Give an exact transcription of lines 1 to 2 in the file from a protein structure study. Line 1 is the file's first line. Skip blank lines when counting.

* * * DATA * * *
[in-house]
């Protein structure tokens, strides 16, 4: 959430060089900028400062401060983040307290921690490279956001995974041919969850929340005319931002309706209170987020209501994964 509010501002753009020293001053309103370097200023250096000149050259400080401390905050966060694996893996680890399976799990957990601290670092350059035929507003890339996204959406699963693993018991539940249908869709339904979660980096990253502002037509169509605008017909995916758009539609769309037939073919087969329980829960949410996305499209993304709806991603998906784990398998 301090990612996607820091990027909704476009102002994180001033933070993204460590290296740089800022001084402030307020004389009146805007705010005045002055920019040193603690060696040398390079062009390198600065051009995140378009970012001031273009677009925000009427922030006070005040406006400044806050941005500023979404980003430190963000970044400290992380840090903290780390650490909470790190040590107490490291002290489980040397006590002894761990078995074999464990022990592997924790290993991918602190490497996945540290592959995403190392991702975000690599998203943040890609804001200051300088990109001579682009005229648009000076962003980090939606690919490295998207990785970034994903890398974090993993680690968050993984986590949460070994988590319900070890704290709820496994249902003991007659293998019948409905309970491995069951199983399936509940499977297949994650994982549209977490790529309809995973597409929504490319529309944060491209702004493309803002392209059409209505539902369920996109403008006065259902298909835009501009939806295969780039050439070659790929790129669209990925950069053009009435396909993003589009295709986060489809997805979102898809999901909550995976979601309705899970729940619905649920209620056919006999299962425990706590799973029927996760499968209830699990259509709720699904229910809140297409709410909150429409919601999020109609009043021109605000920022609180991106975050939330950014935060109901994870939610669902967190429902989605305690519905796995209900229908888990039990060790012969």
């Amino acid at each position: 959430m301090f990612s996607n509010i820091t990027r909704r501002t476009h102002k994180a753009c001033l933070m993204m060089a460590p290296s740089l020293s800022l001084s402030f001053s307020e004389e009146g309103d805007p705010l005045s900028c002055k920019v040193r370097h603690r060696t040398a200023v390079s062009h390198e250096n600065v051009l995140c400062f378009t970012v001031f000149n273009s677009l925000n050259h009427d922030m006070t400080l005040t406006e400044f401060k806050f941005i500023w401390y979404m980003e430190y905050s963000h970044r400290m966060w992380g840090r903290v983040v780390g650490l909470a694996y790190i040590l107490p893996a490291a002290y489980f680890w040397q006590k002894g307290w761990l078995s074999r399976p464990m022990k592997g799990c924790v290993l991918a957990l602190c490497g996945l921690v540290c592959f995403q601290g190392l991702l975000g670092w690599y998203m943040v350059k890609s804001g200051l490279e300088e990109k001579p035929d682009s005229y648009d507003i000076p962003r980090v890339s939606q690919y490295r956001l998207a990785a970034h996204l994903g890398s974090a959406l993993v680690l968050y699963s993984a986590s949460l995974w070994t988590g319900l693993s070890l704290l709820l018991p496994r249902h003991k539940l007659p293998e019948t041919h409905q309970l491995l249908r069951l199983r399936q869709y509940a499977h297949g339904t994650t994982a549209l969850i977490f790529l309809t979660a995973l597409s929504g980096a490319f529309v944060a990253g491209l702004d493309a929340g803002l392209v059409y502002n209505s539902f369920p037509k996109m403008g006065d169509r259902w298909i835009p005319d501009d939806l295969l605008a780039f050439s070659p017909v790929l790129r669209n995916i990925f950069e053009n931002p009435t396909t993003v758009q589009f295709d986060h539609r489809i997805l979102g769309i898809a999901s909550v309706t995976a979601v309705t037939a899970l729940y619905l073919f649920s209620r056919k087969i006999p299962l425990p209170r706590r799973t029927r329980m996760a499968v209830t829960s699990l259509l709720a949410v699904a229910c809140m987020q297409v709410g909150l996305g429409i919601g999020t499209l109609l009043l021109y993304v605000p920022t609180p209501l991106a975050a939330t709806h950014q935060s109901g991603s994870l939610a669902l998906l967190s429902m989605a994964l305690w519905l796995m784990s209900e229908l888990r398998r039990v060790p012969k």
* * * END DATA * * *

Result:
[in-house]
């Protein structure tokens, strides 16, 4: 959430060089900028400062401060983040307290921690490279956001995974041919969850929340005319931002309706209170987020209501994964 509010501002753009020293001053309103370097200023250096000149050259400080401390905050966060694996893996680890399976799990957990601290670092350059035929507003890339996204959406699963693993018991539940249908869709339904979660980096990253502002037509169509605008017909995916758009539609769309037939073919087969329980829960949410996305499209993304709806991603998906784990398998 301090990612996607820091990027909704476009102002994180001033933070993204460590290296740089800022001084402030307020004389009146805007705010005045002055920019040193603690060696040398390079062009390198600065051009995140378009970012001031273009677009925000009427922030006070005040406006400044806050941005500023979404980003430190963000970044400290992380840090903290780390650490909470790190040590107490490291002290489980040397006590002894761990078995074999464990022990592997924790290993991918602190490497996945540290592959995403190392991702975000690599998203943040890609804001200051300088990109001579682009005229648009000076962003980090939606690919490295998207990785970034994903890398974090993993680690968050993984986590949460070994988590319900070890704290709820496994249902003991007659293998019948409905309970491995069951199983399936509940499977297949994650994982549209977490790529309809995973597409929504490319529309944060491209702004493309803002392209059409209505539902369920996109403008006065259902298909835009501009939806295969780039050439070659790929790129669209990925950069053009009435396909993003589009295709986060489809997805979102898809999901909550995976979601309705899970729940619905649920209620056919006999299962425990706590799973029927996760499968209830699990259509709720699904229910809140297409709410909150429409919601999020109609009043021109605000920022609180991106975050939330950014935060109901994870939610669902967190429902989605305690519905796995209900229908888990039990060790012969």